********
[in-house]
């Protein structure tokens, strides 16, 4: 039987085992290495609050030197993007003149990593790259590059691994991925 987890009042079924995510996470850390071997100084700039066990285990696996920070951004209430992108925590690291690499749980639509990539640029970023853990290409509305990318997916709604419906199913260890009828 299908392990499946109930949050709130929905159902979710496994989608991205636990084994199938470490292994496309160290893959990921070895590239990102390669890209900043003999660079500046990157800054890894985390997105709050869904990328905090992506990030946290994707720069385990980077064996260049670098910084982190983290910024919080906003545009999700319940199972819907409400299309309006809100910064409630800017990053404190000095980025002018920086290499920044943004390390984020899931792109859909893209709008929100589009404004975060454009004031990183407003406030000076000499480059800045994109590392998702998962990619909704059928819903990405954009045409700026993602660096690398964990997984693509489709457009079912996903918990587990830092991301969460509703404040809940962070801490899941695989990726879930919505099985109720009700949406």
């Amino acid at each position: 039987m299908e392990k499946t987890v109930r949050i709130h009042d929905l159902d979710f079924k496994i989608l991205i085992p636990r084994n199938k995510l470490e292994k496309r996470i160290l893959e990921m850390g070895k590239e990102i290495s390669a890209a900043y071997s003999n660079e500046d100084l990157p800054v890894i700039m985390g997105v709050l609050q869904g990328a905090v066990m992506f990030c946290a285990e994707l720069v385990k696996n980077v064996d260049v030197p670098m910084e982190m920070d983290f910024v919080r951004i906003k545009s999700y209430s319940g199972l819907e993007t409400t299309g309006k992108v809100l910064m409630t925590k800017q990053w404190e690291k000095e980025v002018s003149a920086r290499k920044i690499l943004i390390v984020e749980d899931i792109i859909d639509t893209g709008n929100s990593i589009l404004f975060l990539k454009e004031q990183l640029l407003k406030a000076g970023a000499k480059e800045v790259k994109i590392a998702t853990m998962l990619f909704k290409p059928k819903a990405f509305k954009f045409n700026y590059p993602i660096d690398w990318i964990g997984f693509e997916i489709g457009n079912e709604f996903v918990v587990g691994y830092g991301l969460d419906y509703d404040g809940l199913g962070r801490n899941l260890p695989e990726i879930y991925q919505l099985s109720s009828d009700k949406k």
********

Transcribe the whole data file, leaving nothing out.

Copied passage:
[in-house]
């Protein structure tokens, strides 16, 4: 039987085992290495609050030197993007003149990593790259590059691994991925 987890009042079924995510996470850390071997100084700039066990285990696996920070951004209430992108925590690291690499749980639509990539640029970023853990290409509305990318997916709604419906199913260890009828 299908392990499946109930949050709130929905159902979710496994989608991205636990084994199938470490292994496309160290893959990921070895590239990102390669890209900043003999660079500046990157800054890894985390997105709050869904990328905090992506990030946290994707720069385990980077064996260049670098910084982190983290910024919080906003545009999700319940199972819907409400299309309006809100910064409630800017990053404190000095980025002018920086290499920044943004390390984020899931792109859909893209709008929100589009404004975060454009004031990183407003406030000076000499480059800045994109590392998702998962990619909704059928819903990405954009045409700026993602660096690398964990997984693509489709457009079912996903918990587990830092991301969460509703404040809940962070801490899941695989990726879930919505099985109720009700949406």
């Amino acid at each position: 039987m299908e392990k499946t987890v109930r949050i709130h009042d929905l159902d979710f079924k496994i989608l991205i085992p636990r084994n199938k995510l470490e292994k496309r996470i160290l893959e990921m850390g070895k590239e990102i290495s390669a890209a900043y071997s003999n660079e500046d100084l990157p800054v890894i700039m985390g997105v709050l609050q869904g990328a905090v066990m992506f990030c946290a285990e994707l720069v385990k696996n980077v064996d260049v030197p670098m910084e982190m920070d983290f910024v919080r951004i906003k545009s999700y209430s319940g199972l819907e993007t409400t299309g309006k992108v809100l910064m409630t925590k800017q990053w404190e690291k000095e980025v002018s003149a920086r290499k920044i690499l943004i390390v984020e749980d899931i792109i859909d639509t893209g709008n929100s990593i589009l404004f975060l990539k454009e004031q990183l640029l407003k406030a000076g970023a000499k480059e800045v790259k994109i590392a998702t853990m998962l990619f909704k290409p059928k819903a990405f509305k954009f045409n700026y590059p993602i660096d690398w990318i964990g997984f693509e997916i489709g457009n079912e709604f996903v918990v587990g691994y830092g991301l969460d419906y509703d404040g809940l199913g962070r801490n899941l260890p695989e990726i879930y991925q919505l099985s109720s009828d009700k949406k």